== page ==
Sergio Ramos arrives at Paris Saint-Germain with a certain elegance and mystique owing to his brilliance and haul of trophies hitherto at Real Madrid and the Spanish national team.
While he receives tons of criticism due to a certain rashness and excessive lack of control and discipline — the 35-year-old holds numerous records for yellow and red cards with Los Blancos and La Furia Roja — the legendary defender’s personality and fierce mentality cannot be questioned.
PSG’s decision to offer a mammoth two-year contract to a player who’s featured seven times for club and country in 2021 (completing only three games) has raised eyebrows, but one possible beneficiary will welcome his new club’s call.
Achraf Hakimi’s move to Paris probably disappointed a few Chelsea supporters who wanted arguably Europe’s best wide defender at Stamford Bridge. Having been linked with moves to Arsenal, PSG and the Blues, there was a sense that the latter were the right fit, owing to their implementation of wing-backs under Thomas Tuchel.
Even though the importance of the purchase was disputed because of the team’s pressing issues at centre-forward, the player’s gifts and end product meant fans of the club were open to the Moroccan’s acquisition.
Mauricio Pochettino’s team welcome a player who’s contributed to 30 goals in the last two seasons and was beaten by only Atalanta’s Robin Gosens last season for highest-ranked defenders in goal involvements.
Having said that, the big-money purchase immediately raised questions over the 22-year-old’s role under the former Tottenham Hotspur boss, with many highlighting his perceived weakness at right-back.
PSG generally operated in a back four last term, with Marquinhos predominantly returning to centre-back after Thiago Silva departed, where he was partnered with 2018 World Cup winner Presnel Kimpembe.
Ramos’ arrival has led to suggestions that Kimpembe may depart after the Spanish icon’s signing, whereas others have posited a return to defensive midfield for Marquinhos, a position he tended to occupy following the Frenchman’s emergence and Silva’s presence.
However, a partnership involving all three could be Pochettino’s go-to approach next season. This not only protects the ex-Real man whose decreasing mobility in his advanced years means there’s a higher risk of being exposed but also invariably lets Hakimi feature in his preferred right wing-back role.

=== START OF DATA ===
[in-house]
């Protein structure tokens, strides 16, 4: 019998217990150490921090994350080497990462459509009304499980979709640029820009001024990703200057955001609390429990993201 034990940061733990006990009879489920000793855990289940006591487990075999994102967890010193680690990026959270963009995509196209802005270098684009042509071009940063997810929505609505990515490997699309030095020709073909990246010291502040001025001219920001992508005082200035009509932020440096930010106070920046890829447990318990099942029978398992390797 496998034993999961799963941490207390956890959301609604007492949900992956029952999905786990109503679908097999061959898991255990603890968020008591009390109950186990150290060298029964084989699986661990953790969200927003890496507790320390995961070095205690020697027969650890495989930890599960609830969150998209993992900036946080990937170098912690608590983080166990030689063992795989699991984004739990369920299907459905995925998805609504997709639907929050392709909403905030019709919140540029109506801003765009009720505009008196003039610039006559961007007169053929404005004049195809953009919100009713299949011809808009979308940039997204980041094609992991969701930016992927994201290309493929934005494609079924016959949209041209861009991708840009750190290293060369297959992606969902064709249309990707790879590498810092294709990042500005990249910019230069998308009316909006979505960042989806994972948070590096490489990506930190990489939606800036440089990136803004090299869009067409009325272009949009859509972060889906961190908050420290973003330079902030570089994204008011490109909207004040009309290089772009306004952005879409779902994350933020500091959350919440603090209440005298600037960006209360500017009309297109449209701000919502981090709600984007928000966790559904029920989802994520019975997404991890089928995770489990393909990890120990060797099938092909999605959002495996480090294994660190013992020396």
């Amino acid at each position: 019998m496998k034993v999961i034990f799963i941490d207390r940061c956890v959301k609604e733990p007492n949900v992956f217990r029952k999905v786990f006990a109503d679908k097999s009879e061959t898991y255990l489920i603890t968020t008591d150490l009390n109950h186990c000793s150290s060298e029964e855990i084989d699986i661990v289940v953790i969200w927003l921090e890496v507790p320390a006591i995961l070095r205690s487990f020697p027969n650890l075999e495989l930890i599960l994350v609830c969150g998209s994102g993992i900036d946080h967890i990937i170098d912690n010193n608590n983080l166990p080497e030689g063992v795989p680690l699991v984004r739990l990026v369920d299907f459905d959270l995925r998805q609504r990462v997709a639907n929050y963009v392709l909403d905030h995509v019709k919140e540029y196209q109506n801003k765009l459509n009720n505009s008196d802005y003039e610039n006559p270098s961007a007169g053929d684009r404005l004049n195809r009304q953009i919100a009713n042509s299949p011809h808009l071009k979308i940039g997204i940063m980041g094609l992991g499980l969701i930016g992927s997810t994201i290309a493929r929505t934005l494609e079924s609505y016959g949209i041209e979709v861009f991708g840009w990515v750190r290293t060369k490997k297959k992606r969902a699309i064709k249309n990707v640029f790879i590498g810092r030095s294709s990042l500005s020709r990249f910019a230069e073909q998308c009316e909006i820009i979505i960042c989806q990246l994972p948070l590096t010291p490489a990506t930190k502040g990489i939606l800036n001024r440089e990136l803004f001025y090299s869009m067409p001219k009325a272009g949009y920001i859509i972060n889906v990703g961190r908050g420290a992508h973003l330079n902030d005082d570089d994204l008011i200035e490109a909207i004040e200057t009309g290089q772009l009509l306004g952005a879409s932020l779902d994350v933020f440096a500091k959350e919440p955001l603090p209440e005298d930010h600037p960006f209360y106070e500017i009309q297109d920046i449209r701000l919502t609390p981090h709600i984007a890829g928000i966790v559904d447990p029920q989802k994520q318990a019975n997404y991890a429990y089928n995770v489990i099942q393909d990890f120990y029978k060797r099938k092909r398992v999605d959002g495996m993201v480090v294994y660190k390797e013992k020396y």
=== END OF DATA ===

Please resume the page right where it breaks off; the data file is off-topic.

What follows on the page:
Kimpembe’s left-footedness means he’s the obvious pick as the left-sided centre-back while the PSG captain features on the right. Theoretically, both players flanking Ramos may be the obvious selection when all three are healthy.
Having said that, the legendary centre-back’s fitness struggles means PSG’s boss may have to utilise a back four at times.
The two-time European Championship winner started only 15 La Liga fixtures last season and featured in only two of Real’s final 22 domestic games. The obvious fears about the French giants bringing on board an injury-prone player may be valid, too, given the recent precedent.
Aside from 2019/20 where the former Sevilla defender started all but three Spanish top flight games, he missed the final eight matches in 18/19, suffered muscle problems in 17/18, knee injuries the year before that and shoulder injuries in 15/16.
Throw in the expected suspensions from bookings or dismissals and there may be worrying signs. Whether last season’s struggles signify a portend remains to be seen but being able to feature for 20 league matches or higher in every season apart from 20/21 may still be seen as acceptable for the Parisians.
The aforementioned indicates a presumed utilisation of different formations next season, but how would a shift to a back four affect Hakimi?
Indeed, the North African wide defender could still thrive.
Even though he may have to interpret his defensive duties differently at right-back, Pochettino could still tap into his attacking strengths in possession. These days. teams tend to attack with five players, effectively defending with as many behind the ball.
While there are always variations, one full-back sometimes pushes forward while the other on the opposite flank stays behind, virtually forming a back three when the team have the ball.
On other occasions, both full-backs bomb forward while the two centre-backs and midfield men stay behind the ball to prevent counter-attacks.
In the first few months after Jose Mourinho took charge at Spurs, Serge Aurier often looked to be a right-winger in the attacking phase with nominal left-back Ben Davies tucking in with the Lilywhites’ CBs.
Leonardo Spinazzola may have offered more dynamism than Emerson Palmieri for Italy from left-back at the just-concluded European Championship, but both generally operated as part of a front five when the eventual winners had good possession.
Giovanni Di Lorenzo barely advanced forward and often formed a back three with Leonardo Bonucci and Giorgio Chiellini.
Liverpool are the obvious model for the other variation, with Trent Alexander-Arnold and Andrew Robertson’s forays into menacing positions mitigated by the midfield three staying conservative.
It remains to be seen how PSG and Pochettino make things work, but Hakimi and Ramos present new possibilities for the tactician who will be expected to reclaim the domestic title and challenge in the Champions League.
Having a pre-season also helps the former Southampton boss implement his ideas, and the North African’s 45-minute involvement in Wednesday’s 4-0 success over Le Mans shows he’s been thrust right into the mix.
Hakimi may still long for a return to the Santiago Bernabeu, but supporters at Parc des Princes will be beneficiaries of the wing-back’s gifts for the foreseeable future as they hope to finally reign supreme on the continent.